I don't even know what a block schedule is! :)  I just plan for them to spend anywhere from 2-5 weeks on each book - some of them go faster than others ("Hound of the Baskervilles," for example, is a 2-week book, while "Henry V" is 5 weeks).  I get 4-5 done first semester and the rest done second semester.  I also supplement with a poetry unit in the spring, as well as having the kids learn lines from whatever play they're reading for our Shakespeare Festival.

What are lit circles???  That sounds very interesting!

In the block schedule, we have the students for 90 minutes a day for 18 weeks. That's it. We have to cram a whole year's worth of material into that time, plus making sure we cover all the standards for the state test.

Lit circles are small reading groups, sort of like a book club within the class. Groups either take turns reading books or read a book and report on it to the whole class.

Check out this web site for a better explanation:

http://www.webenglishteacher.com/litcircles.html

 

malibrarian eNotes educator| Certified Educator

Okay...fuddy duddy here...I'm actually working on a class called "Shakespeare and the English Renaissance," and it's going to be all REALLY OLD READS!!!!! :)  It'll be a 13th-level English class that kids can take if they've moved ahead in our English curriculum - I'm pretty sure I'll have a couple of students ready next year for it.  But in addition to reading, we'll be analyzing film versions of the plays, comparing the First Folio to modern editions, discussing, discussing, discussing...acting out scenes from the plays...reading poetry...anything Elizabethan that I can cram into one year's curriculum!!!  Heck, maybe I'll even make them dress like their favorite character from a play!!!  Who knows?!?! :)

Man, there were a lot of exclamation points in that paragraph...I think I need to go to bed! :)

  Jen-  I hope you didn't take offense!  You are definitely innovative and dedicated.  I would gladly take a class with you! 

I wasn't saying that the older texts aren't valuable, and of course, anything Shakespeare is transcendent.  I would just like to see more "grabbing" texts for middle schoolers.  Oh, somebody out there help me out of the hole I've unitentionally dug!

Jamie, I promise I will never take offense at what you write!!!!!!  Unless, of course, you outright say, "Jen, you are such an idiot...quit making kids read such stupid books!"  Then, I suppose, I would have to sulk a bit!!! :)

I did not take offense at what you wrote...I was just being silly in my response.  I do LOVE old books...I think I mentioned before that I'm the reason our 8th graders read "A Tale of Two Cities"!!!  ACK!!  EEEKKKK!! :)  And I would have stood in line to hear Charles Dickens read his works aloud.  I suspect I'm an accident of the 20th century - I should have been born several centuries ago...but only if I could have had shampoo and toothpaste!!! :)

I LOVE the ideas that are coming out in these discussion boards.  Of course they're not all my cup of tea, and sometimes they are, but I simply can't do any of them because of where I teach.  However, I do have control over our school library, and a great many of the books you all have mentioned are going to be added very soon (look out amazon.com...here I come!)!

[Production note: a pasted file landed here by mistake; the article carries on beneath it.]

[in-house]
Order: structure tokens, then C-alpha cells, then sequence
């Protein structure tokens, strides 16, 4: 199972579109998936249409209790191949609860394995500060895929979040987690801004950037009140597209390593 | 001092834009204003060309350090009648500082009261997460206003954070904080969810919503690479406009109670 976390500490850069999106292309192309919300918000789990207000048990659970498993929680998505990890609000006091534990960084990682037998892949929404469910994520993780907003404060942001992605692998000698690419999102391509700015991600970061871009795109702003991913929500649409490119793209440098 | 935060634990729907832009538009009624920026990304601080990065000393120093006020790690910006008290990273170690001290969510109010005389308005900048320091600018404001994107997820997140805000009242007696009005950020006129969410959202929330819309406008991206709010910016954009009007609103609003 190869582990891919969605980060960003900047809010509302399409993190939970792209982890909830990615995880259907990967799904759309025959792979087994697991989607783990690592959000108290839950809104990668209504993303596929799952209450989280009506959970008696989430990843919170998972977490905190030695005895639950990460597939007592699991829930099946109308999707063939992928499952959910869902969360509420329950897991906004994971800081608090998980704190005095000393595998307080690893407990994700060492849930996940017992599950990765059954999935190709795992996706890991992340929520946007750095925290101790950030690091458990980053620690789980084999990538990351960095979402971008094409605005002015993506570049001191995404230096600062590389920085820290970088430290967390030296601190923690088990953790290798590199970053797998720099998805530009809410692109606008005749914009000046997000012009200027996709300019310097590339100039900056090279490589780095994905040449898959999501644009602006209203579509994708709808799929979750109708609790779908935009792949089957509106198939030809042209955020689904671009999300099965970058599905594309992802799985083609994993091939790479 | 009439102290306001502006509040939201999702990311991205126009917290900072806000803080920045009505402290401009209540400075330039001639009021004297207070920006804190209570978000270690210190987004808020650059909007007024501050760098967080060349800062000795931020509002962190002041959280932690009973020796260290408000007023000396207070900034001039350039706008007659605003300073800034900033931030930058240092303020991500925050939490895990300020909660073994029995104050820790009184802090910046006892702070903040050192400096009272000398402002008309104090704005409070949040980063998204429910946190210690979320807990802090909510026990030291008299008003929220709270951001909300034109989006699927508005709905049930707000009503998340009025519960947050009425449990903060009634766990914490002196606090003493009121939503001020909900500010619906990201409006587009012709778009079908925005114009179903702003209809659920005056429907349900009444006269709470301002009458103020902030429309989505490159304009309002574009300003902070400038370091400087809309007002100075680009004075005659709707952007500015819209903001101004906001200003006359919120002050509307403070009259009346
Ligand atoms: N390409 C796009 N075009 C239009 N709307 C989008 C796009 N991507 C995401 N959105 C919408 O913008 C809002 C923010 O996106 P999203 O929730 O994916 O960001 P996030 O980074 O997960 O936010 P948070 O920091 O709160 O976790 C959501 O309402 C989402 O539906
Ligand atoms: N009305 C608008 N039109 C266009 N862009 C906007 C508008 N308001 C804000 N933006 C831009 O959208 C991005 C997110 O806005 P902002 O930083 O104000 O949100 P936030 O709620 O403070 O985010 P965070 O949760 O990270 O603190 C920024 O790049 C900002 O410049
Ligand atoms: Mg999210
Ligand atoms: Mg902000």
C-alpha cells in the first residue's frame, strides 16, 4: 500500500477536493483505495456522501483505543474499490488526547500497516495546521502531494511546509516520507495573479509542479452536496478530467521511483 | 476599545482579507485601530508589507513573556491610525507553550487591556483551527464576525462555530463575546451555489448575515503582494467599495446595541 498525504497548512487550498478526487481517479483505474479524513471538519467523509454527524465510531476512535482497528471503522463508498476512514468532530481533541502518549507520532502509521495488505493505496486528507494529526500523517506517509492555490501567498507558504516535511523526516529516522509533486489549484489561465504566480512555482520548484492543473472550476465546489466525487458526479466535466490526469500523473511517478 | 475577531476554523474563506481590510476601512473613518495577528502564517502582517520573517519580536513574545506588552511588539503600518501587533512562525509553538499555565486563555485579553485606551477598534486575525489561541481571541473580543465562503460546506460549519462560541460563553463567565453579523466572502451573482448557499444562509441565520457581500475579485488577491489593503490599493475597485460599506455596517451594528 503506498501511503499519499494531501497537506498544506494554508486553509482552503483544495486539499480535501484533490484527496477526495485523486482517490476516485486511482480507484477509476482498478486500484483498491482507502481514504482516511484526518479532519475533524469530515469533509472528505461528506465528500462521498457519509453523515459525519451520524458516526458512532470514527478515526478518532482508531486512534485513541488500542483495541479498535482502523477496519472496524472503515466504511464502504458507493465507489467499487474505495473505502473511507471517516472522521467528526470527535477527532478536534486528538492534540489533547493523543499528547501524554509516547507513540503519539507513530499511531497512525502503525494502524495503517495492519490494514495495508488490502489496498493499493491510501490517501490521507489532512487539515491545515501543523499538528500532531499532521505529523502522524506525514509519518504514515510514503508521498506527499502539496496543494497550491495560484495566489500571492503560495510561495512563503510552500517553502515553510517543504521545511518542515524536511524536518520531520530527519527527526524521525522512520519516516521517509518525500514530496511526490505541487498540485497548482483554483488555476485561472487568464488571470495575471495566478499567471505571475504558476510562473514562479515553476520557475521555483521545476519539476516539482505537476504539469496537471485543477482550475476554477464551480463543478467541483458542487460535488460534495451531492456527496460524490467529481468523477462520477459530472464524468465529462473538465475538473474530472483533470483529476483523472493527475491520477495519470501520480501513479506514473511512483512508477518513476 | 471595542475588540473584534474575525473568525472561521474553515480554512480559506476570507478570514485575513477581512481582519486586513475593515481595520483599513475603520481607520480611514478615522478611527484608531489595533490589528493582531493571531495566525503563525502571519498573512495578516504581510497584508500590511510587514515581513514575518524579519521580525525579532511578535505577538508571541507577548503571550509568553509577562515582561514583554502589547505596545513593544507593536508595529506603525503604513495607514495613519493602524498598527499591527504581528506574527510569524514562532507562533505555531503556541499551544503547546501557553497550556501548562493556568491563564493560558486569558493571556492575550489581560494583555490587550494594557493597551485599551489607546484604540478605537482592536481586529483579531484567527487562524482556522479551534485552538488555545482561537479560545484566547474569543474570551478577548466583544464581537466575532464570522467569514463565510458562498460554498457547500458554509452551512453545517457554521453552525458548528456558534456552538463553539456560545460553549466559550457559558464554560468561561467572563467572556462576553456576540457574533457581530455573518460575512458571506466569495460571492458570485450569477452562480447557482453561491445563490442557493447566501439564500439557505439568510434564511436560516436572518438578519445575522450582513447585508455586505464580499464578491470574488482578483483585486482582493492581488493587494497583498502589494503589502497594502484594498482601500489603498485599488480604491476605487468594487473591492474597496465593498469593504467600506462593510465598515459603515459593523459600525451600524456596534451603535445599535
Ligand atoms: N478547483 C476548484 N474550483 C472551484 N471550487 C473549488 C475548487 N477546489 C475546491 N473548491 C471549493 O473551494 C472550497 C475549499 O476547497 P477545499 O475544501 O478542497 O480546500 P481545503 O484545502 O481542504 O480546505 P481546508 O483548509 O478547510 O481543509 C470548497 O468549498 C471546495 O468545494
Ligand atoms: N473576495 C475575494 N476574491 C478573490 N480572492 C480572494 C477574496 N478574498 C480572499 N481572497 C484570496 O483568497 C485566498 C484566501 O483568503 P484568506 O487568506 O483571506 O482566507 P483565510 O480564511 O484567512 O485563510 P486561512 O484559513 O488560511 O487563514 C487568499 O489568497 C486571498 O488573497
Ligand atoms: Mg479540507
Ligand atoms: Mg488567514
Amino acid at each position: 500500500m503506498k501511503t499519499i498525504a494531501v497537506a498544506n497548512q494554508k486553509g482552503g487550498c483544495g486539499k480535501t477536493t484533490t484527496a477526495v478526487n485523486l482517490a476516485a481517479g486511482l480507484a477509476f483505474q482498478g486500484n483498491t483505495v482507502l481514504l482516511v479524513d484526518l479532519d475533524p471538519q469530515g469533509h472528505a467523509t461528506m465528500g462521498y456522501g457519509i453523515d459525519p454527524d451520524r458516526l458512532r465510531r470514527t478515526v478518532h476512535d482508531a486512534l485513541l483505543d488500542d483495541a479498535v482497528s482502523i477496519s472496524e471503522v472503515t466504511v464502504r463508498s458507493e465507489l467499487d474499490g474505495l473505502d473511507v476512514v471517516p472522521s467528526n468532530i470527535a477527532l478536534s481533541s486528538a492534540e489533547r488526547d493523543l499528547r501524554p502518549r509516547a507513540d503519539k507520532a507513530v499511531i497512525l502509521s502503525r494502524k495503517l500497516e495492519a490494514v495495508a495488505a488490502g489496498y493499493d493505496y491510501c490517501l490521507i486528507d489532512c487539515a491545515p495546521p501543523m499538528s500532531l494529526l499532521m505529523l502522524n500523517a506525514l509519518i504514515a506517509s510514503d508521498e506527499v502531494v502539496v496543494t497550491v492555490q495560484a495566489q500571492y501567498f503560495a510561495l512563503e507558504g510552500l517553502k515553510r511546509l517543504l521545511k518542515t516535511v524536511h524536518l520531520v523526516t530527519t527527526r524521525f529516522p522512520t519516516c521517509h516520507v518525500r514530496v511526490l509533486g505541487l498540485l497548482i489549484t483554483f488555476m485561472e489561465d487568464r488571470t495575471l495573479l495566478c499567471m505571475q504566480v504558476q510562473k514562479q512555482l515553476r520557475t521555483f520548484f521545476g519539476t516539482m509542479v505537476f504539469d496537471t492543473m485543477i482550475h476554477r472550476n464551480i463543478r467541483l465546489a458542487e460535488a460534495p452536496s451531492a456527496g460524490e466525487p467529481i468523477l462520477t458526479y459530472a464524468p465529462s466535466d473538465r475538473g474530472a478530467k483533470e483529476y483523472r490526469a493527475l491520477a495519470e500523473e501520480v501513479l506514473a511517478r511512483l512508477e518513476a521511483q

By the way, does anyone know off the top of their head how many Lemony Snicket books there are?  My daughter just read the first three and asked me to get "the rest" for our school library...I think there are a lot, though, aren't there?

malibrarian eNotes educator| Certified Educator

I can proudly say I've never made it past about 40 pages of any Dicken's book in my entire life!  Even the ones my teachers thought I read.....shhhhhhhh

My perfect class would be advanced sophomores, and we would beat theme study to death.  I'd probably read Lord of the Flies, Great Gatsby, Catcher in the Rye, and Grapes of Wrath.  I'd probably split the year into quarters with those four units, spending all my time on just those readings with integrated writing and research projects.  Then, I'd march down to the supt's office and demand a guaranteed lifetime contract!

Ooooooooo...I am SOOOOOO telling! :)

See, I can politely disagree with mrerick..."Catcher in the Rye"????????  EEEEEEEKKKKK!!!  Quick, paper bag...must breathe in and out slowly...where's my copy of "Great Expectations"????!?!??!?! :)

Okay...now seriously...I love the idea of four separate books with four separate units for each chunk of the year.  That would be fabulous!  That is one thing I'm not thrilled about with our curriculum at my school - Each lit class is expected to get through at least 8-10 books.  Yes, I want the kids to read a lot, but sometimes I feel like I'm just shoving them through the books to get them done.

Maybe with my Shakespeare class, I could divide it into four units - poetry, histories, comedies, tragedies - or something like that.  I'm still batting ideas around in my head over how best to organize it.

8-10 books!!!!!! You must not be on a block schedule. I can barely get through one Shakespeare, Antigone, and one novel. I have sophomores, who are tested to death, and a lot of our time is taken up either getting ready for a state test or taking that test. We're also on a 12-month schedule (9 weeks on, 2 weeks off, 7 weeks in summer), so we're always either just coming back from break or eagerly awaiting a break. How can you cover that many books? Do you use lit. circles?

I don't even know what a block schedule is! :)  I just plan for them to spend anywhere from 2-5 weeks on each book - some of them go faster than others ("Hound of the Baskervilles," for example, is a 2-week book, while "Henry V" is 5 weeks).  I get 4-5 done first semester and the rest done second semester.  I also supplement with a poetry unit in the spring, as well as having the kids learn lines from whatever play they're reading for our Shakespeare Festival.

What are lit circles???  That sounds very interesting!

linda-allen eNotes educator| Certified Educator